Villain of the Week

By: David Bozeman
The Hall of Fame includes Big Oil, Big Pharmaceuticals, big, sugary soft   drinks, Wal-Mart, McDonald’s, Nabisco (makers of the artery-clogging Oreos),   Hostess and far too many other institutions and products to name here.    The latest inductee is “Papa” John Schnatter, the pizza mogul who suggested   that employee hours may be cut in some locations to avoid the dictates of   Obama-care.
Anyone who watches regular TV has seen Schnatter, the affable, telegenic   star of his company’s commercials.  Before the election, he told a   business class at a Florida college that compliance with the new law might   force a cut in hours, shifting some employees from full to part-time status to   avoid raising pizza prices by about 14 cents each.
Schnatter is now, of course, evil and greedy and petty.  After all,   what is 14 cents?  Predictably, boycotts have already been urged, leading   Schnatter to state his case on the Huffington Post late last month.   He very gently — and non-ideologically — stated that Papa John’s, far from   cutting jobs and hours, is, in fact, planning to add stores along with 5000   new positions worldwide in 2013.  However, many locations are   independently-owned franchises, i.e., small businesses that set their own   hours and hiring standards.  Schnatter added that corporate employees and   workers in company-owned stores would continue to receive coverage as they   have since 1984.  That pretty much settles it, right?
Wrong.  Among the reader comments:  He just added three new   cars with the savings; Greed; The American people will destroy your   company:).  Yes, a smiley face adorned that last threat.  Another   site referenced his “cheaptitude,” and yet another informed us   that Schnatter owns a 40,000 sq. ft. mansion and a 22-car garage.
According to Ezra Klein, writing online for The Washington Post,   the Obama mandate is cheaper than Nixon’s proposed plan, which would have   required employers to pay for 75% of employee’s coverage.  The Clinton   plan would have required about 80% (and thus, apparently, the under-employed   should be grateful and not complain).  Klein conceded the difficulty of   explaining Obama-care’s complexities, but, basically, if  you employ   fewer than 50 people, you’re in the clear.  More than 50, the cost of   providing coverage is relatively cheap.  If fact, he adds, “it’s a better   deal than [Papa John's] could have expected.  Or than it probably   deserved.”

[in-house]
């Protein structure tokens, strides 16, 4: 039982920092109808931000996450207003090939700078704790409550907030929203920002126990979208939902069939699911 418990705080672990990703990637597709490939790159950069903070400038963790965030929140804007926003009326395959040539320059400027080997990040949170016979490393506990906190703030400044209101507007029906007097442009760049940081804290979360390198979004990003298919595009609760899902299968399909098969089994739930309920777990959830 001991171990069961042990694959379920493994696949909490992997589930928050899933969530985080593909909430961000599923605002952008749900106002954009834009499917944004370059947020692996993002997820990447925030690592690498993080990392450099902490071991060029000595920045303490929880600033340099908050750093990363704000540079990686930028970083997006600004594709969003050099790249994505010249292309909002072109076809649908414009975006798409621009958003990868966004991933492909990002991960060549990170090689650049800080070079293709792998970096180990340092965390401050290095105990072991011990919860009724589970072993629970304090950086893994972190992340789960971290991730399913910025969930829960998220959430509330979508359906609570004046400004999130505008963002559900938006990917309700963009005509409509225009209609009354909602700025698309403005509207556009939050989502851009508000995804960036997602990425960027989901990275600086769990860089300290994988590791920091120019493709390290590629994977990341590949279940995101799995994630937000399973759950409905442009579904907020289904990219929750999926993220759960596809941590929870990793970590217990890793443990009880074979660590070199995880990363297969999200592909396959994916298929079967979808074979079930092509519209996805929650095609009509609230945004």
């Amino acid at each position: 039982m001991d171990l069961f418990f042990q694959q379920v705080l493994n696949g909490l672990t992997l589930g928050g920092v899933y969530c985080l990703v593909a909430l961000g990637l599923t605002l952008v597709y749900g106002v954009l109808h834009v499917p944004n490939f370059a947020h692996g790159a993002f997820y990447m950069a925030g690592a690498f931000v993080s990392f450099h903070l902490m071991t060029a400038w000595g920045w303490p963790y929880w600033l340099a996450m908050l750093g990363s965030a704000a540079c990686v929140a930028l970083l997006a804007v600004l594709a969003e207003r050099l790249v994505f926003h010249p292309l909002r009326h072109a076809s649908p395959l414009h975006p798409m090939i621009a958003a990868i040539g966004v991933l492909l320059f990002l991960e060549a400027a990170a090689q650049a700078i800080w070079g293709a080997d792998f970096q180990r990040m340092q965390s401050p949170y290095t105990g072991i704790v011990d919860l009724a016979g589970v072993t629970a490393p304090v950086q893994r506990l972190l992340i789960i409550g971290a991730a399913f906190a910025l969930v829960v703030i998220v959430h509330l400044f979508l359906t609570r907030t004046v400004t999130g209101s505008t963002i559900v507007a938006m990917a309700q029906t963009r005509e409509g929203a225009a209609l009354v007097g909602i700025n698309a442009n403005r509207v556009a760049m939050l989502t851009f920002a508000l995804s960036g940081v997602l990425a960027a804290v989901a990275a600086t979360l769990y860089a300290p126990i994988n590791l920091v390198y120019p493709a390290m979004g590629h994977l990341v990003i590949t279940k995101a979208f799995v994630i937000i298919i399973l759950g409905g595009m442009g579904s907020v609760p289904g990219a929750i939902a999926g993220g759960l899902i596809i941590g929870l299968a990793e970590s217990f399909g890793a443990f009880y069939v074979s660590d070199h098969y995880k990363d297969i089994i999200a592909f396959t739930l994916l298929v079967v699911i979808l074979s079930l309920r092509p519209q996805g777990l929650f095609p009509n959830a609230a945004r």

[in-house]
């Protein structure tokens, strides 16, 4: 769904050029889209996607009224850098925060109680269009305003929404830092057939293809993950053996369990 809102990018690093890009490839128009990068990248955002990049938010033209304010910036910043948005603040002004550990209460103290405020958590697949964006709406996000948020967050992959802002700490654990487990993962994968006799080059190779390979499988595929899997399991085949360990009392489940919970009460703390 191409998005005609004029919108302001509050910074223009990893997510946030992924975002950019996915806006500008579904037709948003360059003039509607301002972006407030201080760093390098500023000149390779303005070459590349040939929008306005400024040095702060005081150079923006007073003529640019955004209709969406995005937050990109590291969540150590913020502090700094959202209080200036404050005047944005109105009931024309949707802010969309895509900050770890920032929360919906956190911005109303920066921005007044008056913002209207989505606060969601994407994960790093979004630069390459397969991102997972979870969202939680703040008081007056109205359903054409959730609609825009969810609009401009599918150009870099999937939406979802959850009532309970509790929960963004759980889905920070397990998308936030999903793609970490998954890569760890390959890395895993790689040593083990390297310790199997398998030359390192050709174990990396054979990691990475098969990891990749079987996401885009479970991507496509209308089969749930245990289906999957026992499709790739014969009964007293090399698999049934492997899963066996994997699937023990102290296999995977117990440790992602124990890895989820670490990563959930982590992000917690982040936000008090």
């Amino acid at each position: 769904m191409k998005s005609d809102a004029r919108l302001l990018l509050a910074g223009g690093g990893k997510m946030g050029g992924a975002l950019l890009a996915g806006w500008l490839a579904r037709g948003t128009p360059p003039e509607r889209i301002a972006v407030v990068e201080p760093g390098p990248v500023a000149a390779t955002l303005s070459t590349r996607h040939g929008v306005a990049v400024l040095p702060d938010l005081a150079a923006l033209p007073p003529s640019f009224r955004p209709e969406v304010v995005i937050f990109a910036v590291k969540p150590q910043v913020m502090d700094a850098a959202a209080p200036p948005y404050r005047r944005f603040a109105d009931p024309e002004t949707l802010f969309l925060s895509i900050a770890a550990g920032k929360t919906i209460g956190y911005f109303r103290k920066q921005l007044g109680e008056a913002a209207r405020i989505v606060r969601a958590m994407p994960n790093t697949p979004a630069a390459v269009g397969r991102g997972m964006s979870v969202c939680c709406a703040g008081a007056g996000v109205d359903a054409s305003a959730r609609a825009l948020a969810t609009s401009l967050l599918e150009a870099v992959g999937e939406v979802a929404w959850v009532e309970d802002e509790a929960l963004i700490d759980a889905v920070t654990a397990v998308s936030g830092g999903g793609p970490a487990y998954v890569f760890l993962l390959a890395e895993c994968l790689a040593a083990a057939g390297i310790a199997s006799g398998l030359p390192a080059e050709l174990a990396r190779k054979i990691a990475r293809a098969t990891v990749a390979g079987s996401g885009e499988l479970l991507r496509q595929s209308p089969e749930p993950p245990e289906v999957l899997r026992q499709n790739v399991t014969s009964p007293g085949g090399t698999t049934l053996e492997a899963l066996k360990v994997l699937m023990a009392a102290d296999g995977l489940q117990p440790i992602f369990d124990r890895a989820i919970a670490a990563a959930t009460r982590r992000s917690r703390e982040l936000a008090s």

If it’s so cheap, why don’t companies just go along and avoid the   backlash? The larger truth is that the left’s goal is not to make health   insurance affordable but rather to impose a one-size-fits- all standard on   which every American is dependent.  Employer-provided coverage is only a   mandated surrogate for what they hope will follow — single payer health   care.  The Obama plan was never the ultimate goal, it is only a starting   point from which greater control and uniformity will ultimately proceed.
Republicans, at one time, half-heartedly proposed greater competition and   health savings accounts owned by individuals and portable from one job to   another.  These and other measures, of course, were drowned in the left’s   cacophony that too much money is spent on health care and too many Americans   are uninsured.  The problem, lest you didn’t know, is not affordability,   it is greed.
Another liberal site proposed that Papa John could put his profits   to better use  — the capital he is putting into expansion should be   spent on employee health coverage. It bears repeating, company-owned   stores will continue to provide benefits.  The locally owned stores don’t   necessarily enjoy the same advantages.  And besides, shouldn’t it be   their choice?
The Obama sycophants are not amenable to reason, as they are fueled by   emotion.  Schnatter’s guy-on-the-street common sense threatens their   passion, thus he must be castigated.  He stated that he is “cool” with   the fact that full-time workers in America will receive coverage, but “we’re   all going to pay for it.  There’s nothing for   free.”

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